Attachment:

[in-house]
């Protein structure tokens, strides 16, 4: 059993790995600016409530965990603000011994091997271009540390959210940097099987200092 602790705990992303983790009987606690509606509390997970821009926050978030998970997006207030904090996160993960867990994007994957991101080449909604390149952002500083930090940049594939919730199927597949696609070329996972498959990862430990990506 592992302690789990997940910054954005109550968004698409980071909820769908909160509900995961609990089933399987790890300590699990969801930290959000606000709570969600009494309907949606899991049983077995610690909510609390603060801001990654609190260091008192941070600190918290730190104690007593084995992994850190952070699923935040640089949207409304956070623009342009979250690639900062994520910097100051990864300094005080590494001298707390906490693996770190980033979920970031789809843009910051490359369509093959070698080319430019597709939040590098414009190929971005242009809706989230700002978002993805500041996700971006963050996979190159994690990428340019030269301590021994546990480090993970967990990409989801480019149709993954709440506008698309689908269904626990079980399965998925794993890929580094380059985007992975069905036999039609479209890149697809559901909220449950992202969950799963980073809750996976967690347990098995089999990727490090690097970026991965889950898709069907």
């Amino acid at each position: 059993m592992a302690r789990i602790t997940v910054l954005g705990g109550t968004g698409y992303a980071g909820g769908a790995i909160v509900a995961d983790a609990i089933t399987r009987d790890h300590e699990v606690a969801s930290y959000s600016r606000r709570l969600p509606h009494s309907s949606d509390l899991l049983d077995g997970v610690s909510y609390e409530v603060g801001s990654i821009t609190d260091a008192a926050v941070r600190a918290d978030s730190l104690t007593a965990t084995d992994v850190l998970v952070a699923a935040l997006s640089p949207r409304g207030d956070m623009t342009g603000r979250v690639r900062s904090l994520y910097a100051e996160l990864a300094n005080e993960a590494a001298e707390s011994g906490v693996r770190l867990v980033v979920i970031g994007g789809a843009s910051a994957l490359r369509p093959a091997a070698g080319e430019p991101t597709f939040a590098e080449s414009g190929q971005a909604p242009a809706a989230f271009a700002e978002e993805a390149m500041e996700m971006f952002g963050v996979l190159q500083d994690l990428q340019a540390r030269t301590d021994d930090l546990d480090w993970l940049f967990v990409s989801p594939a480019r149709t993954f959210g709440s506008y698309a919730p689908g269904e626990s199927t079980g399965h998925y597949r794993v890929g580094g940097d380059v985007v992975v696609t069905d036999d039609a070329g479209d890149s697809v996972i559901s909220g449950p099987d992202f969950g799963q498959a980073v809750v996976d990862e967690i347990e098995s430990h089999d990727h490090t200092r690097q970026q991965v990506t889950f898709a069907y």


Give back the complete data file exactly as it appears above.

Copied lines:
[in-house]
């Protein structure tokens, strides 16, 4: 059993790995600016409530965990603000011994091997271009540390959210940097099987200092 602790705990992303983790009987606690509606509390997970821009926050978030998970997006207030904090996160993960867990994007994957991101080449909604390149952002500083930090940049594939919730199927597949696609070329996972498959990862430990990506 592992302690789990997940910054954005109550968004698409980071909820769908909160509900995961609990089933399987790890300590699990969801930290959000606000709570969600009494309907949606899991049983077995610690909510609390603060801001990654609190260091008192941070600190918290730190104690007593084995992994850190952070699923935040640089949207409304956070623009342009979250690639900062994520910097100051990864300094005080590494001298707390906490693996770190980033979920970031789809843009910051490359369509093959070698080319430019597709939040590098414009190929971005242009809706989230700002978002993805500041996700971006963050996979190159994690990428340019030269301590021994546990480090993970967990990409989801480019149709993954709440506008698309689908269904626990079980399965998925794993890929580094380059985007992975069905036999039609479209890149697809559901909220449950992202969950799963980073809750996976967690347990098995089999990727490090690097970026991965889950898709069907």
């Amino acid at each position: 059993m592992a302690r789990i602790t997940v910054l954005g705990g109550t968004g698409y992303a980071g909820g769908a790995i909160v509900a995961d983790a609990i089933t399987r009987d790890h300590e699990v606690a969801s930290y959000s600016r606000r709570l969600p509606h009494s309907s949606d509390l899991l049983d077995g997970v610690s909510y609390e409530v603060g801001s990654i821009t609190d260091a008192a926050v941070r600190a918290d978030s730190l104690t007593a965990t084995d992994v850190l998970v952070a699923a935040l997006s640089p949207r409304g207030d956070m623009t342009g603000r979250v690639r900062s904090l994520y910097a100051e996160l990864a300094n005080e993960a590494a001298e707390s011994g906490v693996r770190l867990v980033v979920i970031g994007g789809a843009s910051a994957l490359r369509p093959a091997a070698g080319e430019p991101t597709f939040a590098e080449s414009g190929q971005a909604p242009a809706a989230f271009a700002e978002e993805a390149m500041e996700m971006f952002g963050v996979l190159q500083d994690l990428q340019a540390r030269t301590d021994d930090l546990d480090w993970l940049f967990v990409s989801p594939a480019r149709t993954f959210g709440s506008y698309a919730p689908g269904e626990s199927t079980g399965h998925y597949r794993v890929g580094g940097d380059v985007v992975v696609t069905d036999d039609a070329g479209d890149s697809v996972i559901s909220g449950p099987d992202f969950g799963q498959a980073v809750v996976d990862e967690i347990e098995s430990h089999d990727h490090t200092r690097q970026q991965v990506t889950f898709a069907y």